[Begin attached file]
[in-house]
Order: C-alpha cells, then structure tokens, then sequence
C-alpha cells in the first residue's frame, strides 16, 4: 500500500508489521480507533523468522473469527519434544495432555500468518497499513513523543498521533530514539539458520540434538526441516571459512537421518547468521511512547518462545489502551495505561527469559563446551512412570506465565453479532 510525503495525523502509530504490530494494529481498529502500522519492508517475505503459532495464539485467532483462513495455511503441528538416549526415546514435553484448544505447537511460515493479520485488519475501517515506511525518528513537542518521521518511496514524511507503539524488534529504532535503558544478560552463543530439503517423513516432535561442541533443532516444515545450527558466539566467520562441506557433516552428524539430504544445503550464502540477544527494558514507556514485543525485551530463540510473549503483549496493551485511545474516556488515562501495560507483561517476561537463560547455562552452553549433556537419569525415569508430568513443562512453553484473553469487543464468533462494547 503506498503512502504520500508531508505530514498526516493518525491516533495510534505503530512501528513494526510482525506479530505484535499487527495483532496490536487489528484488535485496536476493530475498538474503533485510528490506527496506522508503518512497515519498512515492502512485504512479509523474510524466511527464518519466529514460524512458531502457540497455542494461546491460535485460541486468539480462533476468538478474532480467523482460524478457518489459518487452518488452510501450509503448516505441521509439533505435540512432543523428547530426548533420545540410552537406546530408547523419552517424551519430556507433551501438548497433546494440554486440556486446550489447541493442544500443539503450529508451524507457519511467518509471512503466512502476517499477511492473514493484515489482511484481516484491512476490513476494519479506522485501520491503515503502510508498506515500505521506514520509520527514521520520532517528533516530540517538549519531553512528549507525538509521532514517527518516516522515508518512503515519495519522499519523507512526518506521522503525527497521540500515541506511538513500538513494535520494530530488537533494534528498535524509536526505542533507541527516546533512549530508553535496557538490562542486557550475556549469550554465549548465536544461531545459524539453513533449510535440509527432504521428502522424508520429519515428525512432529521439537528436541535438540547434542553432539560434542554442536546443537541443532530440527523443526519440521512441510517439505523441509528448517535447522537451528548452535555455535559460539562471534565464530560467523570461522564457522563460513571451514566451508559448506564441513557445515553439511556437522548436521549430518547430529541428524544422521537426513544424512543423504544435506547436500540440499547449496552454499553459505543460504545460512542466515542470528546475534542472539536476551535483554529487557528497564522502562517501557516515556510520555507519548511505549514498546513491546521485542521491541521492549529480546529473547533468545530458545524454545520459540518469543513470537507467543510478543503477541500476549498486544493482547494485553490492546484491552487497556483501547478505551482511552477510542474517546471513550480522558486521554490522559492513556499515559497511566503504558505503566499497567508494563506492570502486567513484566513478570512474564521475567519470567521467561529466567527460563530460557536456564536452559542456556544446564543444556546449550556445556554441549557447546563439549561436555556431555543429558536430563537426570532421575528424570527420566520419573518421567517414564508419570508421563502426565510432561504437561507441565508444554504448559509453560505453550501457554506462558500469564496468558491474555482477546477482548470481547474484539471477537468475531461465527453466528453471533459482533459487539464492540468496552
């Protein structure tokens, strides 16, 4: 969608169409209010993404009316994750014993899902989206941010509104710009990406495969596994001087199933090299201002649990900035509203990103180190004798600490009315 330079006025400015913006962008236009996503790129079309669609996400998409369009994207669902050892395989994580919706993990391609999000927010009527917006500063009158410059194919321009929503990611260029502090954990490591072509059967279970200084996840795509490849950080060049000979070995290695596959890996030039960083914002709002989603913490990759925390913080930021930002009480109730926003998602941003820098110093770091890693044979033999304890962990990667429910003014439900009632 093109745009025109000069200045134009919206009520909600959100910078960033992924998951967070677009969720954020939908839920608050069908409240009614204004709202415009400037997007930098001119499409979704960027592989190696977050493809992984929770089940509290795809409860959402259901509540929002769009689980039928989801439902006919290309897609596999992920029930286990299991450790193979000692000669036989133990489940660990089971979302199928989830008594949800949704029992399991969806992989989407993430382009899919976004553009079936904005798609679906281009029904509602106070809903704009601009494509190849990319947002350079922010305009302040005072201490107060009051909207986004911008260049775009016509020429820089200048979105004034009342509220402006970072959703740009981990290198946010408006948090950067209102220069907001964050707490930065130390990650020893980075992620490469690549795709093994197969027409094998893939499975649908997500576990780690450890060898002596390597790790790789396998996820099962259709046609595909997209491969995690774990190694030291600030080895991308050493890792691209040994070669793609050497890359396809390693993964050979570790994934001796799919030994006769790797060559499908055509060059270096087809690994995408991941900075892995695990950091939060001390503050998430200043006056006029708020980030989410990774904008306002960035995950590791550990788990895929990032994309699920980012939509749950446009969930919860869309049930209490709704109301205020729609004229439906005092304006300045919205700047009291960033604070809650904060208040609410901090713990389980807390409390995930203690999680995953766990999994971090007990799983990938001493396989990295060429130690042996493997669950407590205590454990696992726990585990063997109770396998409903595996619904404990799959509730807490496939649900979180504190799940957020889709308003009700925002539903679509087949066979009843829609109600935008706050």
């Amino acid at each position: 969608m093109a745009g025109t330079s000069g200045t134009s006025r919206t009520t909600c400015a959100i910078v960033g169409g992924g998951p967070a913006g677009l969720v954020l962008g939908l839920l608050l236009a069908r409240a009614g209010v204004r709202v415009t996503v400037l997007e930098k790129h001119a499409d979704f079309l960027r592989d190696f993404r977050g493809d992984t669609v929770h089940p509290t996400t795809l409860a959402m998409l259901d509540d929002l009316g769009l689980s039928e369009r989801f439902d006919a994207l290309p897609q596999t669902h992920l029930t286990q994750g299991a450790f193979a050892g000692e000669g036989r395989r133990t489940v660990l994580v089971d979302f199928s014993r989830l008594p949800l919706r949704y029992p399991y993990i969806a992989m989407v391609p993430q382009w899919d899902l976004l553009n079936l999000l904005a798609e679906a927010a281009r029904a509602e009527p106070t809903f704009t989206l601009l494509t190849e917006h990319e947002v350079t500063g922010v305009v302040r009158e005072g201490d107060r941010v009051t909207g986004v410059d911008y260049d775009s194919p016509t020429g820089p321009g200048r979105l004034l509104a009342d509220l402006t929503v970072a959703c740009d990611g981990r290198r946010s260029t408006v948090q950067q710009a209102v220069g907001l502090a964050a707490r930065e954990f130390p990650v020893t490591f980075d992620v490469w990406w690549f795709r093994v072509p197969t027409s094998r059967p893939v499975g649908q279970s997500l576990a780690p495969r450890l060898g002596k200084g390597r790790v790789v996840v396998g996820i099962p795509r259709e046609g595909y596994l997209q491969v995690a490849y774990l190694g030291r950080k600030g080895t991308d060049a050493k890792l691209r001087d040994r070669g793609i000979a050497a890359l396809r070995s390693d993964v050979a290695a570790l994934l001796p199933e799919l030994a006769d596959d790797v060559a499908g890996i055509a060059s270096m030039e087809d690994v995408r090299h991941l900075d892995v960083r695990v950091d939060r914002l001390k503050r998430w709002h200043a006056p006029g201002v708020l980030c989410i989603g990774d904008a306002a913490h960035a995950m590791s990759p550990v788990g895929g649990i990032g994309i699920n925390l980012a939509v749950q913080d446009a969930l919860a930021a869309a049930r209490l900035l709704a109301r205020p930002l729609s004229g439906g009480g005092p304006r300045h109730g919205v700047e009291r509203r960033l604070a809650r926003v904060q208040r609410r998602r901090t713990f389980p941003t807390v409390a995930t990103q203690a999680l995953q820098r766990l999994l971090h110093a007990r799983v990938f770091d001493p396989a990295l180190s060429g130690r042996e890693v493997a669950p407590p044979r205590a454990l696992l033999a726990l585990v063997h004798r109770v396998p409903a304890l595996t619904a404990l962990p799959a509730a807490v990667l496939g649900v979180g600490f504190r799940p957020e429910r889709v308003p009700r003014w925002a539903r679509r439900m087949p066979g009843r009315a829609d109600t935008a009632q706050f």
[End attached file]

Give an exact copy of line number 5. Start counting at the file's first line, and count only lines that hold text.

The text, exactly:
């Amino acid at each position: 969608m093109a745009g025109t330079s000069g200045t134009s006025r919206t009520t909600c400015a959100i910078v960033g169409g992924g998951p967070a913006g677009l969720v954020l962008g939908l839920l608050l236009a069908r409240a009614g209010v204004r709202v415009t996503v400037l997007e930098k790129h001119a499409d979704f079309l960027r592989d190696f993404r977050g493809d992984t669609v929770h089940p509290t996400t795809l409860a959402m998409l259901d509540d929002l009316g769009l689980s039928e369009r989801f439902d006919a994207l290309p897609q596999t669902h992920l029930t286990q994750g299991a450790f193979a050892g000692e000669g036989r395989r133990t489940v660990l994580v089971d979302f199928s014993r989830l008594p949800l919706r949704y029992p399991y993990i969806a992989m989407v391609p993430q382009w899919d899902l976004l553009n079936l999000l904005a798609e679906a927010a281009r029904a509602e009527p106070t809903f704009t989206l601009l494509t190849e917006h990319e947002v350079t500063g922010v305009v302040r009158e005072g201490d107060r941010v009051t909207g986004v410059d911008y260049d775009s194919p016509t020429g820089p321009g200048r979105l004034l509104a009342d509220l402006t929503v970072a959703c740009d990611g981990r290198r946010s260029t408006v948090q950067q710009a209102v220069g907001l502090a964050a707490r930065e954990f130390p990650v020893t490591f980075d992620v490469w990406w690549f795709r093994v072509p197969t027409s094998r059967p893939v499975g649908q279970s997500l576990a780690p495969r450890l060898g002596k200084g390597r790790v790789v996840v396998g996820i099962p795509r259709e046609g595909y596994l997209q491969v995690a490849y774990l190694g030291r950080k600030g080895t991308d060049a050493k890792l691209r001087d040994r070669g793609i000979a050497a890359l396809r070995s390693d993964v050979a290695a570790l994934l001796p199933e799919l030994a006769d596959d790797v060559a499908g890996i055509a060059s270096m030039e087809d690994v995408r090299h991941l900075d892995v960083r695990v950091d939060r914002l001390k503050r998430w709002h200043a006056p006029g201002v708020l980030c989410i989603g990774d904008a306002a913490h960035a995950m590791s990759p550990v788990g895929g649990i990032g994309i699920n925390l980012a939509v749950q913080d446009a969930l919860a930021a869309a049930r209490l900035l709704a109301r205020p930002l729609s004229g439906g009480g005092p304006r300045h109730g919205v700047e009291r509203r960033l604070a809650r926003v904060q208040r609410r998602r901090t713990f389980p941003t807390v409390a995930t990103q203690a999680l995953q820098r766990l999994l971090h110093a007990r799983v990938f770091d001493p396989a990295l180190s060429g130690r042996e890693v493997a669950p407590p044979r205590a454990l696992l033999a726990l585990v063997h004798r109770v396998p409903a304890l595996t619904a404990l962990p799959a509730a807490v990667l496939g649900v979180g600490f504190r799940p957020e429910r889709v308003p009700r003014w925002a539903r679509r439900m087949p066979g009843r009315a829609d109600t935008a009632q706050f």